Keywords:  circadian desynchrony; circadian rhythms; depression; diabetes; diurnality; fat sand rats
  3. Sci Immunol. 2022 Sep 30. 7(75): eabl7641
      Regulatory T cells (Tregs) in nonlymphoid organs provide critical brakes on inflammation and regulate tissue homeostasis. Although so-called "tissue Tregs" are phenotypically and functionally diverse, serving to optimize their performance and survival, up-regulation of pathways related to circadian rhythms is a feature they share. Yet the diurnal regulation of Tregs and its consequences are controversial and poorly understood. Here, we profiled diurnal variations in visceral adipose tissue (VAT) and splenic Tregs in the presence and absence of core-clock genes. VAT, but not splenic, Tregs up-regulated their cell-intrinsic circadian program and exhibited diurnal variations in their activation and metabolic state. BMAL1 deficiency specifically in Tregs led to constitutive activation and poor oxidative metabolism in VAT, but not splenic, Tregs. Disruption of core-clock components resulted in loss of fitness: BMAL1-deficient VAT Tregs were preferentially lost during competitive transfers and in heterozygous TregBmal1Δ females. After 16 weeks of high-fat diet feeding, VAT inflammation was increased in mice harboring BMAL1-deficient Tregs, and the remaining cells lost the transcriptomic signature of bona fide VAT Tregs. Unexpectedly, VAT Tregs suppressed adipocyte lipolysis, and BMAL1 deficiency specifically in Tregs abrogated the characteristic diurnal variation in adipose tissue lipolysis, resulting in enhanced suppression of lipolysis throughout the day. These findings argue for the importance of the cell-intrinsic clock program in optimizing VAT Treg function and fitness.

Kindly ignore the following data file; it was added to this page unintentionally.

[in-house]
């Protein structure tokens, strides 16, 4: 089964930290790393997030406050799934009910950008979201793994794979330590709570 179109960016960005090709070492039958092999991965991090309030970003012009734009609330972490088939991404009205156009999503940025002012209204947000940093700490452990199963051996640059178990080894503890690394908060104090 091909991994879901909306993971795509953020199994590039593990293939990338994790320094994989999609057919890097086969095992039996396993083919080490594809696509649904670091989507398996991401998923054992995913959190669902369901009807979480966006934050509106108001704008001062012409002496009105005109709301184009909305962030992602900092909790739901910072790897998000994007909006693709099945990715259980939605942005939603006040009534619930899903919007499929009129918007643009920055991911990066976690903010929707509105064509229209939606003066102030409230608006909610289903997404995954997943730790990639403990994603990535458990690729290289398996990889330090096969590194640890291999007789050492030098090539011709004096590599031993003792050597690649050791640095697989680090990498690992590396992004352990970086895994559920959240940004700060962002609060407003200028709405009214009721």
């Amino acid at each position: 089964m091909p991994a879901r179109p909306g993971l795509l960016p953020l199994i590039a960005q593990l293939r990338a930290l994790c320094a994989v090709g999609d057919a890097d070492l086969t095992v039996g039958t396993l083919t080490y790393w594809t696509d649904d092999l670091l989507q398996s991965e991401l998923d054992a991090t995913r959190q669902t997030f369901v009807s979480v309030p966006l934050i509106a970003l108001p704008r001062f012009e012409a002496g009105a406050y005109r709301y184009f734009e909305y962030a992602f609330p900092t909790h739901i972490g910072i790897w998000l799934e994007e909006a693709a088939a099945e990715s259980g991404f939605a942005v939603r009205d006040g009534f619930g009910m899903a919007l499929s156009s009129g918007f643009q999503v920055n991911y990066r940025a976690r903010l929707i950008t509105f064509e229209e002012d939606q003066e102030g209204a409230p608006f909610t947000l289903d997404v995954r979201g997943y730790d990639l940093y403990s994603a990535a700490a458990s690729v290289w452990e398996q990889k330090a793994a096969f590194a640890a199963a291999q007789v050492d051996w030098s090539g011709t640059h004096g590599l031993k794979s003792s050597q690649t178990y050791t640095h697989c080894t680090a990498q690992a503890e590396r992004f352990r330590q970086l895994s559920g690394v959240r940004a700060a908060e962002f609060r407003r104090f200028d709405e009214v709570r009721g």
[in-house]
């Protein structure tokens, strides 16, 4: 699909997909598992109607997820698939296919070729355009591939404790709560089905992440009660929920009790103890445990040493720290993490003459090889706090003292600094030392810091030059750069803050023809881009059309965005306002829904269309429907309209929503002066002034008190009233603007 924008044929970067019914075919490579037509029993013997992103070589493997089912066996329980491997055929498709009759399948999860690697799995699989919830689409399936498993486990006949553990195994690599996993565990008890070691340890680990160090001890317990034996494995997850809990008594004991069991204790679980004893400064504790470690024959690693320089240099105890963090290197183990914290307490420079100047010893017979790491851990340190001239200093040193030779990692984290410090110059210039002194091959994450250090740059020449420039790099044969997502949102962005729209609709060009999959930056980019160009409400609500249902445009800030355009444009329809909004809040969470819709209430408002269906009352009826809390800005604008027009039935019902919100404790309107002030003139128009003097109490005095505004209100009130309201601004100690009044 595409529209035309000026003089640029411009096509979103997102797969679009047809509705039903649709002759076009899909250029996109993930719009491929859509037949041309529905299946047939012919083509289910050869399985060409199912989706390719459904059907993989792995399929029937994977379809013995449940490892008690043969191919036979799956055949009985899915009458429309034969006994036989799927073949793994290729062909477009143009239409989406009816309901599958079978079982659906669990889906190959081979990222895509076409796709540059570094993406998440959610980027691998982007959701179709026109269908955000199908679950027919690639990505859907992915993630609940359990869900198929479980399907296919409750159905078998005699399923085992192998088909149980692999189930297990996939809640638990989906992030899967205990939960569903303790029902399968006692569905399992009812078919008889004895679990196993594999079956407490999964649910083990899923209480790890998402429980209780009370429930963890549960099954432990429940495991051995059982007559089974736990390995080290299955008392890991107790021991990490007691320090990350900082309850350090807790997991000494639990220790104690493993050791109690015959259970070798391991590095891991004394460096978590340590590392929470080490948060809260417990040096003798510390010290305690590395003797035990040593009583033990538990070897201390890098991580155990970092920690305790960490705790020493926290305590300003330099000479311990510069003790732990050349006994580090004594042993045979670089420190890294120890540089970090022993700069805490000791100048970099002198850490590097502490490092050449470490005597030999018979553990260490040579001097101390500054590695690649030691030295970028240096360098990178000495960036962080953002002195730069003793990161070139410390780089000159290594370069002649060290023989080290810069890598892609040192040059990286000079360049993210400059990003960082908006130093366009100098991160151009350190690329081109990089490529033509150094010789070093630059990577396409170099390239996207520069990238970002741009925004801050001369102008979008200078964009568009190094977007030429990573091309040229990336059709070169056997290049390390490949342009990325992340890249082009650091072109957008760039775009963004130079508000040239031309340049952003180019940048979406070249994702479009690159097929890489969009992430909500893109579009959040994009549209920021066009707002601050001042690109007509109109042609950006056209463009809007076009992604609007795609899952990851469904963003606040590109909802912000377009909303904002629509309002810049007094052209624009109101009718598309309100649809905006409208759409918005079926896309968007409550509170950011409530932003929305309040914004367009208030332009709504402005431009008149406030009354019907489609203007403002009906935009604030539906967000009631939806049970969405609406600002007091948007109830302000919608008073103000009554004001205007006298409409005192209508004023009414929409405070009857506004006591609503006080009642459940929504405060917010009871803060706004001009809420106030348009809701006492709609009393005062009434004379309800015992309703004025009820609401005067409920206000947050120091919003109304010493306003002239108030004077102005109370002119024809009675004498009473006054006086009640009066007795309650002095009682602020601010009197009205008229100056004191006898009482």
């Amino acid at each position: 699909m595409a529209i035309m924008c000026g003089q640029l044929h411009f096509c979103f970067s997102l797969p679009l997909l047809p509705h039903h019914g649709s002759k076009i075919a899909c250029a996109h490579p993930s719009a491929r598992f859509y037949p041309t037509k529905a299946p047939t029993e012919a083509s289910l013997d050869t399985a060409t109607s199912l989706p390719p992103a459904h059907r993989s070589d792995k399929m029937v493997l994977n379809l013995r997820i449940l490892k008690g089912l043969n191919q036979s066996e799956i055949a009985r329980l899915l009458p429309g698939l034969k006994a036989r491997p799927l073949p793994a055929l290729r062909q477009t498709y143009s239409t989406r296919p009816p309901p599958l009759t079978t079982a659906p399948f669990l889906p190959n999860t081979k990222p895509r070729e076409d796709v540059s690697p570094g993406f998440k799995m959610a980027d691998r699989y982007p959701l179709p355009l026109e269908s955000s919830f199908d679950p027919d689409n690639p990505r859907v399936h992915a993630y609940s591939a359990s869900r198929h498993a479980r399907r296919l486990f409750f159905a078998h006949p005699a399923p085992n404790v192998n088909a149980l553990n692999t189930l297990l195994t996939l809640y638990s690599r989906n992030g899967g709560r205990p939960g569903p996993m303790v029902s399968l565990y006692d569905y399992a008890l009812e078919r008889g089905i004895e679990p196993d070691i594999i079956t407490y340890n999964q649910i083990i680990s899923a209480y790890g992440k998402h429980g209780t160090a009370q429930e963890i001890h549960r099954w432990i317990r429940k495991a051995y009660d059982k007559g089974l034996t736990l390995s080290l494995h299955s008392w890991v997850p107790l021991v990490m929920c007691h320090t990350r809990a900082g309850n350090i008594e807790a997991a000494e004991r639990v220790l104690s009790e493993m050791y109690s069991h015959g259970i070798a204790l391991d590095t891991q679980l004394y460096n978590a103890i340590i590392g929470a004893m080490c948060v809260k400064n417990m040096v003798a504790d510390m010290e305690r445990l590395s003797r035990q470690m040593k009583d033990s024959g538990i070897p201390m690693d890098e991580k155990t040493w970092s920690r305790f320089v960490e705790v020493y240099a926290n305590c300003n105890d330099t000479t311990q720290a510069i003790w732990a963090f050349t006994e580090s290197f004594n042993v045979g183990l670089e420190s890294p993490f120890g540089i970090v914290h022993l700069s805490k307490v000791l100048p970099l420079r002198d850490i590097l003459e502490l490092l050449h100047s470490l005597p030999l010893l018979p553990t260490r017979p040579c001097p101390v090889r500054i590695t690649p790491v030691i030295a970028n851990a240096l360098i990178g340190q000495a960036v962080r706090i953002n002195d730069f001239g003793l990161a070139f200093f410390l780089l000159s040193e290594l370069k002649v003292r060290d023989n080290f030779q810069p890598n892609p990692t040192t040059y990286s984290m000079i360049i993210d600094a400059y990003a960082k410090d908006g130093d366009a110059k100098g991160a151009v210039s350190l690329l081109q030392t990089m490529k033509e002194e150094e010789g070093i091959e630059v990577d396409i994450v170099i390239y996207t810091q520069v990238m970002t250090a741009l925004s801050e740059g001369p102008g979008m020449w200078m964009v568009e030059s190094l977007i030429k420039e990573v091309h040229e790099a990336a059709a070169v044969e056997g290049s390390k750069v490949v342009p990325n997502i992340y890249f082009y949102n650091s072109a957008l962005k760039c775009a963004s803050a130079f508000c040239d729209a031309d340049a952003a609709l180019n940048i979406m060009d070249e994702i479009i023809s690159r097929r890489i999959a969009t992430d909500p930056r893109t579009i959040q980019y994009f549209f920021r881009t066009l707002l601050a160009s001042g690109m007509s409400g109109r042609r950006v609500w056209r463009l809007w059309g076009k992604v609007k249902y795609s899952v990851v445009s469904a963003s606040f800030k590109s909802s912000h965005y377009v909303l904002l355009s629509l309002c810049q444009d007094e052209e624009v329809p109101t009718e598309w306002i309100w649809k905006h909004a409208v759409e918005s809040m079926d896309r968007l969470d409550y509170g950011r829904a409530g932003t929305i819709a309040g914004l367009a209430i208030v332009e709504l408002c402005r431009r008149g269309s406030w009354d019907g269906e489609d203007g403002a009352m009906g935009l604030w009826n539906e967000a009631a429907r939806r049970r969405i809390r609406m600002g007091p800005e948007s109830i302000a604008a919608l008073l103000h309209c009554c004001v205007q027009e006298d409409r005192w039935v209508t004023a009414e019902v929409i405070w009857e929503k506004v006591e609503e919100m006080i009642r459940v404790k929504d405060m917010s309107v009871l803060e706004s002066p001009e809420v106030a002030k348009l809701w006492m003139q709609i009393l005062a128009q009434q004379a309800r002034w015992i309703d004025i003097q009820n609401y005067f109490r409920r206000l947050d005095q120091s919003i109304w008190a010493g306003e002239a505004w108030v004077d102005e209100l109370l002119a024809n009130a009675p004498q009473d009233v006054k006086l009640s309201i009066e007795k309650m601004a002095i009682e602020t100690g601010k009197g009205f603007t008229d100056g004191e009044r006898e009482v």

4. Methods Mol Biol. 2022 ;2550 391-411
      The neurohormone melatonin facilitates entrainment of biological rhythms to environmental light-dark conditions as well as phase-shifts of circadian rhythms in constant conditions via activation of the MT1 and/or MT2 receptors expressed within the suprachiasmatic nucleus of the hypothalamus. The efficacy of melatonin and related agonists to modulate biological rhythms can be assessed using two well-validated mouse models of rhythmic behaviors. These models serve as predictive measures of therapeutic efficacy for treatment of circadian phase disorders caused by internal (e.g., clock gene mutations, blindness, depression, seasonal affective disorder) or external (e.g., shift work, travel across time zones) causes in humans. Here we provide background and detailed protocols for quantitative assessment of the magnitude and efficacy of melatonin receptor ligands in mouse circadian phase-shift and re-entrainment paradigms. The utility of these models in the discovery of novel therapeutics acting on melatonin receptors will also be discussed.
    Keywords:  Entrainment; Jet lag; Melatonin; Melatonin receptors; Phase-shift; Rhythmic behaviors